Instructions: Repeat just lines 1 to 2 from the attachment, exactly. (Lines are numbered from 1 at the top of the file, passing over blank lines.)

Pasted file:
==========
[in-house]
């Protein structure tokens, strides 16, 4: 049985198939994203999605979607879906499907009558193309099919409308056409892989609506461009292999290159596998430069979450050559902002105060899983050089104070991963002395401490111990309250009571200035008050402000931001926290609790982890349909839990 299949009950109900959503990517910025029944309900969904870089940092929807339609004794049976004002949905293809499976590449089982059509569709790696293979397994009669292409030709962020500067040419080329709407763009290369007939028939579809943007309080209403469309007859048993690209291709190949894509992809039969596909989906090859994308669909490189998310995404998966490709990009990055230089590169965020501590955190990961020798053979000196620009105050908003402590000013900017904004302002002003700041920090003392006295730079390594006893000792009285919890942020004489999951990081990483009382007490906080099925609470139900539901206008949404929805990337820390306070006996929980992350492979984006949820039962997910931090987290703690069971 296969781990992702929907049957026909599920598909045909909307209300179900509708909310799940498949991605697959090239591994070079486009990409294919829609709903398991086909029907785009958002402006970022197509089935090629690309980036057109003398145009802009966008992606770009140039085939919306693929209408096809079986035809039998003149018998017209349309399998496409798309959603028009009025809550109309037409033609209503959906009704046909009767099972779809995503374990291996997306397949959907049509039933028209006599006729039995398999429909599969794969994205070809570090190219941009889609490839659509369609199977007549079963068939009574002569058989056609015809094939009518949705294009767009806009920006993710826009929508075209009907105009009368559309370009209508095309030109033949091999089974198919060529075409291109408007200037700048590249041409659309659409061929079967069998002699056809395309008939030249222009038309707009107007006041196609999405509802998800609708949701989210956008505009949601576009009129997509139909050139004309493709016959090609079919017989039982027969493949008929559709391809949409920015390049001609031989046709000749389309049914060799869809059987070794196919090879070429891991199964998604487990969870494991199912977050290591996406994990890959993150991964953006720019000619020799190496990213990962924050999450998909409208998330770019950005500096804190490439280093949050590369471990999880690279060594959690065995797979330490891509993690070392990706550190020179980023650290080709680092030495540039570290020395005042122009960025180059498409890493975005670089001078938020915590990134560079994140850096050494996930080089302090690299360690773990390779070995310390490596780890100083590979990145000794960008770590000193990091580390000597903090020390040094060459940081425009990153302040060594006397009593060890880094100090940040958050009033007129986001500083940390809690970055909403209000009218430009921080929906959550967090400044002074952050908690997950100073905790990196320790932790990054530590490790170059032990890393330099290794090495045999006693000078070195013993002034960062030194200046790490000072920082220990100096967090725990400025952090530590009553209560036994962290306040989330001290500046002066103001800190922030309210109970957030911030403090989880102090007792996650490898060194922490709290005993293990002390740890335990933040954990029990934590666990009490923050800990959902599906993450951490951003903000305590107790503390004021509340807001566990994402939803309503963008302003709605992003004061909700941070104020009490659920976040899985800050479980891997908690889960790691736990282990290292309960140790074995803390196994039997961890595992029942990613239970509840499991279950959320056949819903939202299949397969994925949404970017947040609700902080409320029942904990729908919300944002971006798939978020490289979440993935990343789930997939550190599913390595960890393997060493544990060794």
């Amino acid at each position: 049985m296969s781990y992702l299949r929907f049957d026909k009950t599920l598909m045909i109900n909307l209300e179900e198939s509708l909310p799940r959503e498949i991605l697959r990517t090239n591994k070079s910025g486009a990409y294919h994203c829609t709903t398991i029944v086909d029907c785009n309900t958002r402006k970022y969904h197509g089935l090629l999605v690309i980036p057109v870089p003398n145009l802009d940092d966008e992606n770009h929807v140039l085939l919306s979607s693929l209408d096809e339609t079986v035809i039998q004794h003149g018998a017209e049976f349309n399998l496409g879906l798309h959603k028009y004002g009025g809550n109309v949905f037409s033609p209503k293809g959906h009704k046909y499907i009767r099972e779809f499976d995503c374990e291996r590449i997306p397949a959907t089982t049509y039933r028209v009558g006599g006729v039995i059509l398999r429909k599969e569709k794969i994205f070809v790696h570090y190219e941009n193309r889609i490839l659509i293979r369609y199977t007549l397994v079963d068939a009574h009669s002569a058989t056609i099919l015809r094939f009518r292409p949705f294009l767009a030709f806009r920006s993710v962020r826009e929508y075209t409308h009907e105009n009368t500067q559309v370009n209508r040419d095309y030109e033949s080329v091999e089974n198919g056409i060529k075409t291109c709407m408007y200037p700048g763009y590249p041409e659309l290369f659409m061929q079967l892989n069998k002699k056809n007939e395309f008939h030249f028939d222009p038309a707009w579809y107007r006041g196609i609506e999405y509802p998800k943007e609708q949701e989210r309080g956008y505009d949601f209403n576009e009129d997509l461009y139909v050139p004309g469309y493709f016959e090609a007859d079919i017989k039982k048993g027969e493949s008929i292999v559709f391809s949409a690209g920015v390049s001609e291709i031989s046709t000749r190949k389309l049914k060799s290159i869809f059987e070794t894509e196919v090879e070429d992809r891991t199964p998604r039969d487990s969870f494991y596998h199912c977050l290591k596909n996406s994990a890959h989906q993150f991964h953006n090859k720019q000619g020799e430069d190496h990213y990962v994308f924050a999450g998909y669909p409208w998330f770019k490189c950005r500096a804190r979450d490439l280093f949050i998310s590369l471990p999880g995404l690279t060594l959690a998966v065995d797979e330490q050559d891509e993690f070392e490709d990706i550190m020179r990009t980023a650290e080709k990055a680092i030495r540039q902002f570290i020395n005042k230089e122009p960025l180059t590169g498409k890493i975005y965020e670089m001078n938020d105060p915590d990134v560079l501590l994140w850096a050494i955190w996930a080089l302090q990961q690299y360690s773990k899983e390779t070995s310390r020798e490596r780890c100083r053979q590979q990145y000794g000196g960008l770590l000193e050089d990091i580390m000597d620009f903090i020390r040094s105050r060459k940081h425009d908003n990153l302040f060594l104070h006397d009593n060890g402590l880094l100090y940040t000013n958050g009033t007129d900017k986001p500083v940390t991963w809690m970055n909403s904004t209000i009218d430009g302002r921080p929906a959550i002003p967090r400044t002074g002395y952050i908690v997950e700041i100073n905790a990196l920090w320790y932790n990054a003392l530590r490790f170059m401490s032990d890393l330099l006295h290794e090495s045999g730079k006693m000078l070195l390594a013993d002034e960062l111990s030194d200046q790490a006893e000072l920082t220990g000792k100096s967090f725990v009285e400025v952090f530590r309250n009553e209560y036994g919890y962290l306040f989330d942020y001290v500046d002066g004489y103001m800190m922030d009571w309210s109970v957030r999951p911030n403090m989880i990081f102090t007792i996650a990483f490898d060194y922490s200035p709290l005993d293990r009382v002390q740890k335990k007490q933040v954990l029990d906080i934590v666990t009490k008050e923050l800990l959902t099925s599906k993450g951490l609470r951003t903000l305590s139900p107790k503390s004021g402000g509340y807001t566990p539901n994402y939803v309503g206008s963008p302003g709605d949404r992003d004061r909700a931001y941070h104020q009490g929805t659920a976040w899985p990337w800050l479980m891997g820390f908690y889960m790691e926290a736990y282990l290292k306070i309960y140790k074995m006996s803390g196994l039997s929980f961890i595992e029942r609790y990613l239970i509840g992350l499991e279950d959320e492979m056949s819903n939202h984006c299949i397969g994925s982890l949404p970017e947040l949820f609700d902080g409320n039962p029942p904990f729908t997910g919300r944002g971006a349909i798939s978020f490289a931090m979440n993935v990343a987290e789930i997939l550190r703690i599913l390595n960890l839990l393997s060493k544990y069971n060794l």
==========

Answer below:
[in-house]
């Protein structure tokens, strides 16, 4: 049985198939994203999605979607879906499907009558193309099919409308056409892989609506461009292999290159596998430069979450050559902002105060899983050089104070991963002395401490111990309250009571200035008050402000931001926290609790982890349909839990 299949009950109900959503990517910025029944309900969904870089940092929807339609004794049976004002949905293809499976590449089982059509569709790696293979397994009669292409030709962020500067040419080329709407763009290369007939028939579809943007309080209403469309007859048993690209291709190949894509992809039969596909989906090859994308669909490189998310995404998966490709990009990055230089590169965020501590955190990961020798053979000196620009105050908003402590000013900017904004302002002003700041920090003392006295730079390594006893000792009285919890942020004489999951990081990483009382007490906080099925609470139900539901206008949404929805990337820390306070006996929980992350492979984006949820039962997910931090987290703690069971 296969781990992702929907049957026909599920598909045909909307209300179900509708909310799940498949991605697959090239591994070079486009990409294919829609709903398991086909029907785009958002402006970022197509089935090629690309980036057109003398145009802009966008992606770009140039085939919306693929209408096809079986035809039998003149018998017209349309399998496409798309959603028009009025809550109309037409033609209503959906009704046909009767099972779809995503374990291996997306397949959907049509039933028209006599006729039995398999429909599969794969994205070809570090190219941009889609490839659509369609199977007549079963068939009574002569058989056609015809094939009518949705294009767009806009920006993710826009929508075209009907105009009368559309370009209508095309030109033949091999089974198919060529075409291109408007200037700048590249041409659309659409061929079967069998002699056809395309008939030249222009038309707009107007006041196609999405509802998800609708949701989210956008505009949601576009009129997509139909050139004309493709016959090609079919017989039982027969493949008929559709391809949409920015390049001609031989046709000749389309049914060799869809059987070794196919090879070429891991199964998604487990969870494991199912977050290591996406994990890959993150991964953006720019000619020799190496990213990962924050999450998909409208998330770019950005500096804190490439280093949050590369471990999880690279060594959690065995797979330490891509993690070392990706550190020179980023650290080709680092030495540039570290020395005042122009960025180059498409890493975005670089001078938020915590990134560079994140850096050494996930080089302090690299360690773990390779070995310390490596780890100083590979990145000794960008770590000193990091580390000597903090020390040094060459940081425009990153302040060594006397009593060890880094100090940040958050009033007129986001500083940390809690970055909403209000009218430009921080929906959550967090400044002074952050908690997950100073905790990196320790932790990054530590490790170059032990890393330099290794090495045999006693000078070195013993002034960062030194200046790490000072920082220990100096967090725990400025952090530590009553209560036994962290306040989330001290500046002066103001800190922030309210109970957030911030403090989880102090007792996650490898060194922490709290005993293990002390740890335990933040954990029990934590666990009490923050800990959902599906993450951490951003903000305590107790503390004021509340807001566990994402939803309503963008302003709605992003004061909700941070104020009490659920976040899985800050479980891997908690889960790691736990282990290292309960140790074995803390196994039997961890595992029942990613239970509840499991279950959320056949819903939202299949397969994925949404970017947040609700902080409320029942904990729908919300944002971006798939978020490289979440993935990343789930997939550190599913390595960890393997060493544990060794």